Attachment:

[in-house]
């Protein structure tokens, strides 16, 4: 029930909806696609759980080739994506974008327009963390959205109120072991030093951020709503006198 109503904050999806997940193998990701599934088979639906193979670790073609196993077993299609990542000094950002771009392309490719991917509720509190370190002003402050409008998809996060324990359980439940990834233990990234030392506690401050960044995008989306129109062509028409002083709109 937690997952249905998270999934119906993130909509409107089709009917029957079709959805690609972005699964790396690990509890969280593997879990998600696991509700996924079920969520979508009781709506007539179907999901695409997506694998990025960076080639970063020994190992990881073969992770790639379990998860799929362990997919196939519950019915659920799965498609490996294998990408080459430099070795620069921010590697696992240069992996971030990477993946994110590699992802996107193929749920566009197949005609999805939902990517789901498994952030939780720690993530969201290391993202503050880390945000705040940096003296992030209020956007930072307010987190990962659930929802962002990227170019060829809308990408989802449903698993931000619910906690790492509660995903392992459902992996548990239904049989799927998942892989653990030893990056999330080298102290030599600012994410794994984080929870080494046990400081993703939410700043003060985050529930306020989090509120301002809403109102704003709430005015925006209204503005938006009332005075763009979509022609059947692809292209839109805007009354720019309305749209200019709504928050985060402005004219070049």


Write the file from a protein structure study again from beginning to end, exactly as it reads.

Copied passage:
[in-house]
């Protein structure tokens, strides 16, 4: 029930909806696609759980080739994506974008327009963390959205109120072991030093951020709503006198 109503904050999806997940193998990701599934088979639906193979670790073609196993077993299609990542000094950002771009392309490719991917509720509190370190002003402050409008998809996060324990359980439940990834233990990234030392506690401050960044995008989306129109062509028409002083709109 937690997952249905998270999934119906993130909509409107089709009917029957079709959805690609972005699964790396690990509890969280593997879990998600696991509700996924079920969520979508009781709506007539179907999901695409997506694998990025960076080639970063020994190992990881073969992770790639379990998860799929362990997919196939519950019915659920799965498609490996294998990408080459430099070795620069921010590697696992240069992996971030990477993946994110590699992802996107193929749920566009197949005609999805939902990517789901498994952030939780720690993530969201290391993202503050880390945000705040940096003296992030209020956007930072307010987190990962659930929802962002990227170019060829809308990408989802449903698993931000619910906690790492509660995903392992459902992996548990239904049989799927998942892989653990030893990056999330080298102290030599600012994410794994984080929870080494046990400081993703939410700043003060985050529930306020989090509120301002809403109102704003709430005015925006209204503005938006009332005075763009979509022609059947692809292209839109805007009354720019309305749209200019709504928050985060402005004219070049």